Celebrating 23rd Anniversary of
Americans with Disabilities Act
This month marks the 23rd anniversary of the signing of the Americans with Disabilities Act by President George H. W. Bush. The bill’s author, Senator Tom Harkin (D-IA), delivered part of his speech in sign language so his deaf brother could understand.
The ADA is a wide-ranging civil rights law that protects Americans with disabilities in much the same way that the Civil Rights Act of 1964 protected against discrimination based on race, etc.
Anthony Foxx, who was sworn in this month as the new U.S. Secretary of Transportation, has talked about transportation as a ”lifeline connecting people with opportunities and services.” Transportation plays an important role in giving Americans equal access to a wide range of resources, despite any limitations of disability.
“Local leaders are creating connected communities,” a recent issue of FAST LANE, the official blog of the U.S. Department of Transportation, pointed out. “And when people of all abilities are connected, they have access to all of the benefits and opportunities a community offers.”
Blue Water Area Transit shares this understanding of the power of transportation to connect communities. By providing access to everyone, including persons with disabilities, this can become a very strong connection.
Lift-equipped buses provide on-call and fixed-route service for persons with disabilities within our fixed-route service areas.
Persons may call 987.7373 to apply for a handicap or ADA identification card to receive discounts and services. In addition, persons with visual impairments may request Braille, black and white, or large print copies of our system map.
Braille Resources Help
Visually Challenged BWAT Riders
Blind passengers may request Braille resources for navigating our eight Port Huron Area routes. BWAT designed these materials to put visually challenged riders who read Braille on an equally informed level as sighted passengers.
The Braille resources include bus schedules and narrative descriptions for all eight routes, as well as a set of bus-flagging cards that are designed to help blind passengers flag down the right bus. Each card is enclosed in plastic and identified with Braille labels.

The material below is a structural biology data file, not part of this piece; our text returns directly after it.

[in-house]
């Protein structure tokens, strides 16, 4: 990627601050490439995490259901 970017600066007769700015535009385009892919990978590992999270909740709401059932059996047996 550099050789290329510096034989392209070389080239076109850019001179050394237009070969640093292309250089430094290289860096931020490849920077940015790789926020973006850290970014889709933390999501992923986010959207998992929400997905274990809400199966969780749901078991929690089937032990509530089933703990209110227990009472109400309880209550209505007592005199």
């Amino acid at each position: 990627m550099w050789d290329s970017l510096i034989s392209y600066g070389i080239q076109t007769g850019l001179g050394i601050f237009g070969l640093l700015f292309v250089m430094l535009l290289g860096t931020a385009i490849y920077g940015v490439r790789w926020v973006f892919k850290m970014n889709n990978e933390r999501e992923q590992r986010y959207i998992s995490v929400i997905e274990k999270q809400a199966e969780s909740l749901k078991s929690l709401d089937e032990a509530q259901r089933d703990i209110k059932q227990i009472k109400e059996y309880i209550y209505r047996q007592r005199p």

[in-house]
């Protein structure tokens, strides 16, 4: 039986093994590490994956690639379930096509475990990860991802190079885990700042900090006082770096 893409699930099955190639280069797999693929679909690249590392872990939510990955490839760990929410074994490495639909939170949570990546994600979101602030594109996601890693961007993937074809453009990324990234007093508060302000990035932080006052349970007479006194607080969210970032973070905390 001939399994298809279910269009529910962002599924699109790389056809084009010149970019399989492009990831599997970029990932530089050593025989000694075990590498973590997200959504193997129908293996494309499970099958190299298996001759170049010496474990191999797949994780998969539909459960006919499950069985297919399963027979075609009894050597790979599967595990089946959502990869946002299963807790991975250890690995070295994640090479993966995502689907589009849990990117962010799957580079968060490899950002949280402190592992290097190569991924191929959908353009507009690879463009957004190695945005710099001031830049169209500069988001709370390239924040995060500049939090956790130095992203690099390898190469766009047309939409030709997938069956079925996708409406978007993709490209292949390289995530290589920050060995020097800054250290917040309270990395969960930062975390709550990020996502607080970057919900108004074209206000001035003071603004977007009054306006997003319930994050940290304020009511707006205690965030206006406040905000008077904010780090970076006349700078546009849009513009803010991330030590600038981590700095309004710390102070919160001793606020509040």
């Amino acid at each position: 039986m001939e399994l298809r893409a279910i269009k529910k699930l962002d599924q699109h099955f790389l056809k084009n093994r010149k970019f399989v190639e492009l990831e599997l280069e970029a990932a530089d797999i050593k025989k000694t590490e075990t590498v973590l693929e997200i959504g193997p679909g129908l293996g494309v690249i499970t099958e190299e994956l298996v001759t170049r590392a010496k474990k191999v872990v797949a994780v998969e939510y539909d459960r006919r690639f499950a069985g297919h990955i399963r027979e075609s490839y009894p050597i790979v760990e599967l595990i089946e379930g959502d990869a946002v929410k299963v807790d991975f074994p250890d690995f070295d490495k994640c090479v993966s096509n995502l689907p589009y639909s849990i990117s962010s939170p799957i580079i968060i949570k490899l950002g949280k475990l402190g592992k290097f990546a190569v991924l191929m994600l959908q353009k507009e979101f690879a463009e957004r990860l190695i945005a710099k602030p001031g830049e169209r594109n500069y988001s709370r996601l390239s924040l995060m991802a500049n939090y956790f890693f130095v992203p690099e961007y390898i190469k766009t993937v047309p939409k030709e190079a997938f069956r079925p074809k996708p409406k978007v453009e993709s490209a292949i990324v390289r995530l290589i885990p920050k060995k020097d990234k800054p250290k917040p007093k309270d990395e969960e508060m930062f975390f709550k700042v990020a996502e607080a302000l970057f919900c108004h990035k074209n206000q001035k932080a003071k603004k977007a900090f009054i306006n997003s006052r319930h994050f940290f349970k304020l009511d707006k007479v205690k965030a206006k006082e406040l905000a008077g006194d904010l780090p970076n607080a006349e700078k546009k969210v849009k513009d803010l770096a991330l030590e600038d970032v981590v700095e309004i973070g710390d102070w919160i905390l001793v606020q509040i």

BWAT’s Braille resources were developed by Michael Geno, from the Michigan Council of the Blind and Visually Impaired, who was also a frequent local passenger. His unique user background allowed him to develop resources that were meaningful for passengers traveling by bus, despite vision loss.
Geno first developed the concept of using Braille route descriptions to help blind passengers navigate the Lansing bus system in 1977. He later applied the concept to Blue Water Area Transit system map and bus schedules in 1994.
By involving a Braille user in the development of our resources, Geno believed that we “set a higher standard” for insuring materials would be meaningful to blind users.
Braille is a tactile communication system that blind individuals use to help them read and write. The system uses character cells that each contain a combination of six raised dots that are “read” by touching them and interpreting their patterns.
The Blue Water League of the Blind offers a wide range of nonprofit Braille services to help local businesses and families address the needs of blind individuals.
Passengers who read Braille may obtain a set of resources from Blue Water Area Transit without charge by calling 810.987.7373.
Where Can I Go for a Dime?
Historic Trolley Tour
Every day during the summer, BWAT offers one of Michigan’s finest tourist values (fare is still only ten cents). The one-hour tour swings by various local points of interest… down city streets and along the town’s scenic riverfront. One of these is:
Named for business pioneer and early-century Congressman Henry G. McMorran, the foundation was set up by Andrew J. Murphy and two McMorran sisters: Mrs. Emma McMorran Murphy (wife to Andrew) and Mrs. Clara McMorran Mackenzie. Two additional trustees were Alex J. Theisen, a long time business associate and counselor to the McMorran family, and Mr. J. Grant Moore, a local insurance broker. During the next decade, the Foundation and these families would support this project with donations of $3.5 million ($26 million in 2010 dollars). The announcement electrified the community, as well as a large area beyond.
McMorran Complex today consists of one of the finest community auditoriums in the country and two arenas that not only provide ice for hockey and other skating events, but which have become centers for a myriad of non-ice programs and cultural activities. Click on the Destinations tab above for more details.
Til Next Time,
Jim Wilson, BWAT General Manager